Mexican casino opponents use delaying tactics
By Barnard R. Thompson
Just when it looked as if the Tourism Committee of
the Mexican Chamber of Deputies would observe its March 9, 2005, self-set deadline for yet more studies on casino gaming in
Mexico, it seems that those opposed to casinos have once again delayed the so-called process.
As a consequence, the probability is that the interminable
casino proposal will not reach the floor in Congress during this session that is scheduled to conclude on April 30. In that case the legislation could resurface during the next regular period of Congress that begins on
September 1 and ends December 15. However that will also be when Mexico’s
political parties are formally selecting their presidential candidates for the July 2006 election, and it is hard to imagine
much getting done during that time, especially a vote by partisan deputies on something controversial.
By the end of February, with most studies in
and committee work done, spokespersons for the three responsible committees (Tourism, Finance and Government) were saying
that the majority of their working group members agreed that casinos should be allowed in Mexico. In fact, the new Federal Gaming with Wagers and
Raffles Law was all but ready to go to the floor for a final vote, according to reliable sources.
Most of the earlier proposals and plans related to
casinos remain the same in the initiative. Card games, dice, roulette, wheel
of fortune and slot machines are among the 11 types of gambling activities to be authorized if the legislation passes as is.
The initiative also covers non-casino gaming, such
as bingo and numbers parlors, horse and dog tracks, jai alai, cockfights, sports books, raffles and lotteries. However the latest modification states that, if the casino section of the bill passes, slot machines will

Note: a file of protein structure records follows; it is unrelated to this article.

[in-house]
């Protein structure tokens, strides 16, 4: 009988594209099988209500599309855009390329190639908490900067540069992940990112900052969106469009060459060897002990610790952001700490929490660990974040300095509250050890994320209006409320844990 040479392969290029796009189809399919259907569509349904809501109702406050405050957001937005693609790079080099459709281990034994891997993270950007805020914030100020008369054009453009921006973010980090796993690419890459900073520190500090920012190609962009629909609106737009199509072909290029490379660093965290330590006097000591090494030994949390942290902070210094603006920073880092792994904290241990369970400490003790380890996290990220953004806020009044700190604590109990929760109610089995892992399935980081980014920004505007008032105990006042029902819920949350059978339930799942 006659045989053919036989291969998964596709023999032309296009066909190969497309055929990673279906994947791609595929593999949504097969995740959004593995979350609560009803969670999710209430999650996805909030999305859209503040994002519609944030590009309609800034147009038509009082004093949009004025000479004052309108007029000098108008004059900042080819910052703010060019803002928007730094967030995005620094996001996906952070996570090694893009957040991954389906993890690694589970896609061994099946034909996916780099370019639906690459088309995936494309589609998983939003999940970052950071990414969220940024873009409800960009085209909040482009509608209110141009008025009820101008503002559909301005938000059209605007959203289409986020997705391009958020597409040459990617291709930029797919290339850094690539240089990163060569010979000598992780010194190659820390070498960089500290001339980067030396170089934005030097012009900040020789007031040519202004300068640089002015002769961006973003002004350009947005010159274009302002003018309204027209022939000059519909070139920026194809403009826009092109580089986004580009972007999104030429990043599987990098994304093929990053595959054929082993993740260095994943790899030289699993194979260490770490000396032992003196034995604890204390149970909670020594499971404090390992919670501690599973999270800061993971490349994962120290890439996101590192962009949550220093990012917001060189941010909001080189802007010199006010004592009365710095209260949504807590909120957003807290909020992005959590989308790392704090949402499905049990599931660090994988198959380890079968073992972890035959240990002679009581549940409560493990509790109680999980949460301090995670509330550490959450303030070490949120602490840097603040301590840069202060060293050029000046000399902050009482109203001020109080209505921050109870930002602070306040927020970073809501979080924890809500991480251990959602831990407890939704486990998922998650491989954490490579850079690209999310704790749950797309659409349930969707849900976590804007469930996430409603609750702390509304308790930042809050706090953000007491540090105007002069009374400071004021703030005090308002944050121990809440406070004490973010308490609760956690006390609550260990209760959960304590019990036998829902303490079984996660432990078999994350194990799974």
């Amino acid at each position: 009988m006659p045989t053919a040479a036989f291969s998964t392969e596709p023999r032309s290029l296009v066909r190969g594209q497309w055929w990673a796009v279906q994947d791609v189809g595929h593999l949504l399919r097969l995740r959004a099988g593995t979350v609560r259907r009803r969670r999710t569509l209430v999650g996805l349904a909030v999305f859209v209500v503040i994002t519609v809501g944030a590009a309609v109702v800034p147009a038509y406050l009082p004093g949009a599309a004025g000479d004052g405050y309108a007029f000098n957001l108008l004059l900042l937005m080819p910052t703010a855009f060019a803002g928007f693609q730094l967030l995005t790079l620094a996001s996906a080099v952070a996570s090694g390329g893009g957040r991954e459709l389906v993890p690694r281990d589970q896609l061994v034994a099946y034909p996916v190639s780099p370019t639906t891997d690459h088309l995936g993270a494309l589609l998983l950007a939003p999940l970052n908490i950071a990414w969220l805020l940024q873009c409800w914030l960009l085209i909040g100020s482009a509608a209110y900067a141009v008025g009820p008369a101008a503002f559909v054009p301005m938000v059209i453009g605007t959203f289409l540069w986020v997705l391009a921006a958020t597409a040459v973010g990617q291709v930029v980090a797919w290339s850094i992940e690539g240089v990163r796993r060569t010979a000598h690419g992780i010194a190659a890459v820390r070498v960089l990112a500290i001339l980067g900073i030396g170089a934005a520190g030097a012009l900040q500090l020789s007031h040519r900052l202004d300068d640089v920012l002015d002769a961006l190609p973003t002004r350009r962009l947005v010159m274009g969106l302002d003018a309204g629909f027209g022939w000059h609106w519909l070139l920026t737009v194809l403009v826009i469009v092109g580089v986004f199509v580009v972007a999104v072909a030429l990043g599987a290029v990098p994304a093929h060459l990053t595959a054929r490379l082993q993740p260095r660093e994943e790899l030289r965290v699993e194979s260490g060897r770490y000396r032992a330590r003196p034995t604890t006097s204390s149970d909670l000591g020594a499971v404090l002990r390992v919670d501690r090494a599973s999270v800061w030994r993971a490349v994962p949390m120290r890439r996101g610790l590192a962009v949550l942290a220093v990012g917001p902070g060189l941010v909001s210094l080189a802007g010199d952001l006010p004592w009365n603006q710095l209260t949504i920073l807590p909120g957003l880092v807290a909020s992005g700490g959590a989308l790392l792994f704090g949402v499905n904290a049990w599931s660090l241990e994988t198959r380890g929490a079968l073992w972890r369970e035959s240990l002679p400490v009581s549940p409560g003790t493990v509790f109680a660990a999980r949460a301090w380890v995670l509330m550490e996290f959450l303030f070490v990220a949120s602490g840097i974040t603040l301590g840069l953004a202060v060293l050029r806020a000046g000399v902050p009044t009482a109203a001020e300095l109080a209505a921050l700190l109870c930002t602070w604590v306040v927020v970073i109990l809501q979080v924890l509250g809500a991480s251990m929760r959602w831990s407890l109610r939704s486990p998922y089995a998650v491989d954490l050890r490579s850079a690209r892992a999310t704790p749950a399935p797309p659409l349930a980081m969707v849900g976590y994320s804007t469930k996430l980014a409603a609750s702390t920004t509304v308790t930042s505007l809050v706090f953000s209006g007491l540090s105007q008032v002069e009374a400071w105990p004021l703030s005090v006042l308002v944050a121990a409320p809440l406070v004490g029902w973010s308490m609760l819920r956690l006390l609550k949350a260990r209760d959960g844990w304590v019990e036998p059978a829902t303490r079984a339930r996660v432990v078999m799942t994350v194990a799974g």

only be allowed in licensed casinos, at horse and greyhound racetracks, and in jai alai frontons.
But leaders of the campaign against casinos
have once again been able to slowdown the democratic representative process, jumping in this time by rallying support for
a further study. This as they continue their cause in an almost Orwellian manner:
“The more you [think you] are in the right the more natural that everyone else
should be bullied into thinking likewise.”
This as they present casinos as Mexico’s public
enemy number one, versus advocates who claim that casinos will cure the nation’s economic woes. Who cares that neither is right?
Political party coordinators in the Chamber of Deputies,
on March 4, jointly accepted a request by the group of intellectuals, academics and tourism entrepreneurs who have been the
most insistent and vociferous leaders in the fight against casinos. That request
calls for the National Autonomous University of Mexico (UNAM) to do one more study on the viability of casinos in Mexico.
According to Baja California Sur hotelier and developer
Eduardo Sánchez Navarro, one of the self-ordained leaders of the anti-casino grouping, the UNAM study should be ready by September. But regardless of what Sánchez and his associates say, and whether one favors casinos
in Mexico or not, the call for another study must be seen for what it is — a delaying tactic.
Conversely, Francisco López Mena, the chairman of
the Tourism Committee in the Chamber of Deputies, argued against yet another study.
López noted that all needed studies have already been done, and he presented a list of 40 reports and analyses that
were used by deputies who now favor the casino proposal. As such, committee leaders
in the Chamber want the initiative to move forward now — which at this point seems unlikely.
Getting back to the opponents, their positions and
arguments might be best synopsized in an excerpt from an op-ed column (“Casinos and the Ecology of Crime”) by
poet and social critic Gabriel Zaid that ran in the Mexico City daily Reforma on January 30.
“It’s natural for families, friends and
companions of those who like to gamble to be worried. The possible consequences
(addictions, bankruptcies, crime, family violence, suicide) are terrible. But
it would be excessive to outlaw all gaming. Casinos are something else, which
must be prohibited in a country like Mexico. In the first place due to the huge
cost of controlling the criminal fauna that come with them. And because they
support the degradation of political life: the corruption of legislators, parties, judges, police, local and tax officials,
lobbyists, journalists. Casinos favor the ecology of crime, [and] they help to
suffocate the still incipient development of a State of law,” wrote Zaid.
is Editor of MexiData.info. He can be reached via e-mail at firstname.lastname@example.org.